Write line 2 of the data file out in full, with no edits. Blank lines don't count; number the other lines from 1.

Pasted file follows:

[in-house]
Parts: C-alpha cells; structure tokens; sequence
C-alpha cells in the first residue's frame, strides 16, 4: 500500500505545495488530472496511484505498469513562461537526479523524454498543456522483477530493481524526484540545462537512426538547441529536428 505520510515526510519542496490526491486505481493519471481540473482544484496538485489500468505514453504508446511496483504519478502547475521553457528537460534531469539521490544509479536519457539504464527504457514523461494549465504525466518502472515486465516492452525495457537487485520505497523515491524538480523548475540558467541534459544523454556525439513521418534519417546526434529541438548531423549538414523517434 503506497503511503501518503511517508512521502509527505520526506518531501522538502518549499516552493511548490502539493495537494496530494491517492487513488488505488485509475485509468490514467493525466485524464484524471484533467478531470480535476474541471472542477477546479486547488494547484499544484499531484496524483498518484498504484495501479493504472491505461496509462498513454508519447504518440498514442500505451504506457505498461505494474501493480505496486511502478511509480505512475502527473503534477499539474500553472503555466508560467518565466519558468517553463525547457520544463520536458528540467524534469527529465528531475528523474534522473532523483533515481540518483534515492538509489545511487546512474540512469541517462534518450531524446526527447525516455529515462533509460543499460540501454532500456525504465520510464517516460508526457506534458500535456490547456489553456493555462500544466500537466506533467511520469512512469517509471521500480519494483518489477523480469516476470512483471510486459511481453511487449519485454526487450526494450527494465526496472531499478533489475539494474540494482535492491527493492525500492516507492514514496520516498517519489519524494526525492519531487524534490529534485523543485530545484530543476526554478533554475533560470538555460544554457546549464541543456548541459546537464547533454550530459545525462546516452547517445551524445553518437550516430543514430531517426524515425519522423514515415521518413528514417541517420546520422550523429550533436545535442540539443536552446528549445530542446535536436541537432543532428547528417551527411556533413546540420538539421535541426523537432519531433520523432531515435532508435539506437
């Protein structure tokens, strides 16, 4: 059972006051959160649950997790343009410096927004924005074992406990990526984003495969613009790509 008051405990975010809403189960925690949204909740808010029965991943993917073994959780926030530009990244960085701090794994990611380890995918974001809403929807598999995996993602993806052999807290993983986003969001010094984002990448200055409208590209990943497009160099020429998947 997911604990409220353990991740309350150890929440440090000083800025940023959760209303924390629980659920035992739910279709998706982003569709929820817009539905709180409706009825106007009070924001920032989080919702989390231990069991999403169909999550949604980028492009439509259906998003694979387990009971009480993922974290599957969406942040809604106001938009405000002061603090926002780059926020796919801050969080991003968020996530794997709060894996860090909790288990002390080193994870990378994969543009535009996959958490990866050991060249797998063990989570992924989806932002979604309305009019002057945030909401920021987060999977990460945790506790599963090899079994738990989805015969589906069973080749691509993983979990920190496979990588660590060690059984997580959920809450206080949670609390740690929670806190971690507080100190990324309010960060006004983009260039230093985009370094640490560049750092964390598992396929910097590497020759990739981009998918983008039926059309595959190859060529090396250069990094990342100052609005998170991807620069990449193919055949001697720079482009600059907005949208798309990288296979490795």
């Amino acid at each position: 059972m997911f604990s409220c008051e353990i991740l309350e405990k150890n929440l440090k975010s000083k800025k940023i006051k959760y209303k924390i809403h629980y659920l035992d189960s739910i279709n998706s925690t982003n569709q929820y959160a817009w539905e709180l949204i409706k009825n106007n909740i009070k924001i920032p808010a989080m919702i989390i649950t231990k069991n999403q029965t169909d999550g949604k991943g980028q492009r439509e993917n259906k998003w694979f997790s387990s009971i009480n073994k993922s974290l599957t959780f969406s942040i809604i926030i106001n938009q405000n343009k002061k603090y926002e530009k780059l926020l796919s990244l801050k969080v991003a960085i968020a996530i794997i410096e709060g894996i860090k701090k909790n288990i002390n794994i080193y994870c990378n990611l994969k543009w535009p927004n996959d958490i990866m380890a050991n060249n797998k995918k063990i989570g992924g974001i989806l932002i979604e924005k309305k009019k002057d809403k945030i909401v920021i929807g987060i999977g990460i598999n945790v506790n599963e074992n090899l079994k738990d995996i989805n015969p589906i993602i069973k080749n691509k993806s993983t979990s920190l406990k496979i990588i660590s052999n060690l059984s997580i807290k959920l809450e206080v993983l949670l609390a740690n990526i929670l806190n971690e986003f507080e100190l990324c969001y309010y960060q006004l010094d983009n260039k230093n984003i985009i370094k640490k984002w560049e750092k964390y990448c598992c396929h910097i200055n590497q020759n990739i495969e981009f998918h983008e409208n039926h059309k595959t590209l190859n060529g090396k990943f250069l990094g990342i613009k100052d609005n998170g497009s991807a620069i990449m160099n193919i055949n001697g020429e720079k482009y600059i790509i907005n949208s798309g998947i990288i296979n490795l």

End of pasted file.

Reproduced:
Parts: C-alpha cells; structure tokens; sequence